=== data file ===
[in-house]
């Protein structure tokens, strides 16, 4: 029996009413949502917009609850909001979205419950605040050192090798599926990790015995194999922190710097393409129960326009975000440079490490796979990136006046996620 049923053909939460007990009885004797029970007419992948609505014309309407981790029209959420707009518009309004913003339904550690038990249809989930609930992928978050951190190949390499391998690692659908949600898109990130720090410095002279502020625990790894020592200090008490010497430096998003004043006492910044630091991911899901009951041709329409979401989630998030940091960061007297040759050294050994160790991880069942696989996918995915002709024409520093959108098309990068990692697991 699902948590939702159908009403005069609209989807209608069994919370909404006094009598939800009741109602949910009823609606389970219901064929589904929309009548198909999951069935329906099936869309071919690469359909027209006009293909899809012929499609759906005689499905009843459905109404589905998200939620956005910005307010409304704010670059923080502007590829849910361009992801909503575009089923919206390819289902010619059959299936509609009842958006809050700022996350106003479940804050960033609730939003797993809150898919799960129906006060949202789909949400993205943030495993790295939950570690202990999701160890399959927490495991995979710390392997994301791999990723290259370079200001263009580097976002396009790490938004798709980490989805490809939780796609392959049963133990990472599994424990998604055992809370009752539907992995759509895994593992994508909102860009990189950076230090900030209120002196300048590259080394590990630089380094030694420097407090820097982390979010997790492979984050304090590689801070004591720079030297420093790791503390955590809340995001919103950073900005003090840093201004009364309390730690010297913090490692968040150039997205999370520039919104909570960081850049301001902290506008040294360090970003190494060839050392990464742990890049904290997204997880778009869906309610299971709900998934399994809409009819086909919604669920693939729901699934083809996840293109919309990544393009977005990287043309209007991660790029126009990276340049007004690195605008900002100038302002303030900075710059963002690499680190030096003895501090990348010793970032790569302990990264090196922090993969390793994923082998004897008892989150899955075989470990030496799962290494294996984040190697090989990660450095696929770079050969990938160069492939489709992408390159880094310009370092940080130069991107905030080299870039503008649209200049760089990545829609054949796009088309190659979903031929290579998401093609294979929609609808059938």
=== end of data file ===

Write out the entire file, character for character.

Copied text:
[in-house]
């Protein structure tokens, strides 16, 4: 029996009413949502917009609850909001979205419950605040050192090798599926990790015995194999922190710097393409129960326009975000440079490490796979990136006046996620 049923053909939460007990009885004797029970007419992948609505014309309407981790029209959420707009518009309004913003339904550690038990249809989930609930992928978050951190190949390499391998690692659908949600898109990130720090410095002279502020625990790894020592200090008490010497430096998003004043006492910044630091991911899901009951041709329409979401989630998030940091960061007297040759050294050994160790991880069942696989996918995915002709024409520093959108098309990068990692697991 699902948590939702159908009403005069609209989807209608069994919370909404006094009598939800009741109602949910009823609606389970219901064929589904929309009548198909999951069935329906099936869309071919690469359909027209006009293909899809012929499609759906005689499905009843459905109404589905998200939620956005910005307010409304704010670059923080502007590829849910361009992801909503575009089923919206390819289902010619059959299936509609009842958006809050700022996350106003479940804050960033609730939003797993809150898919799960129906006060949202789909949400993205943030495993790295939950570690202990999701160890399959927490495991995979710390392997994301791999990723290259370079200001263009580097976002396009790490938004798709980490989805490809939780796609392959049963133990990472599994424990998604055992809370009752539907992995759509895994593992994508909102860009990189950076230090900030209120002196300048590259080394590990630089380094030694420097407090820097982390979010997790492979984050304090590689801070004591720079030297420093790791503390955590809340995001919103950073900005003090840093201004009364309390730690010297913090490692968040150039997205999370520039919104909570960081850049301001902290506008040294360090970003190494060839050392990464742990890049904290997204997880778009869906309610299971709900998934399994809409009819086909919604669920693939729901699934083809996840293109919309990544393009977005990287043309209007991660790029126009990276340049007004690195605008900002100038302002303030900075710059963002690499680190030096003895501090990348010793970032790569302990990264090196922090993969390793994923082998004897008892989150899955075989470990030496799962290494294996984040190697090989990660450095696929770079050969990938160069492939489709992408390159880094310009370092940080130069991107905030080299870039503008649209200049760089990545829609054949796009088309190659979903031929290579998401093609294979929609609808059938």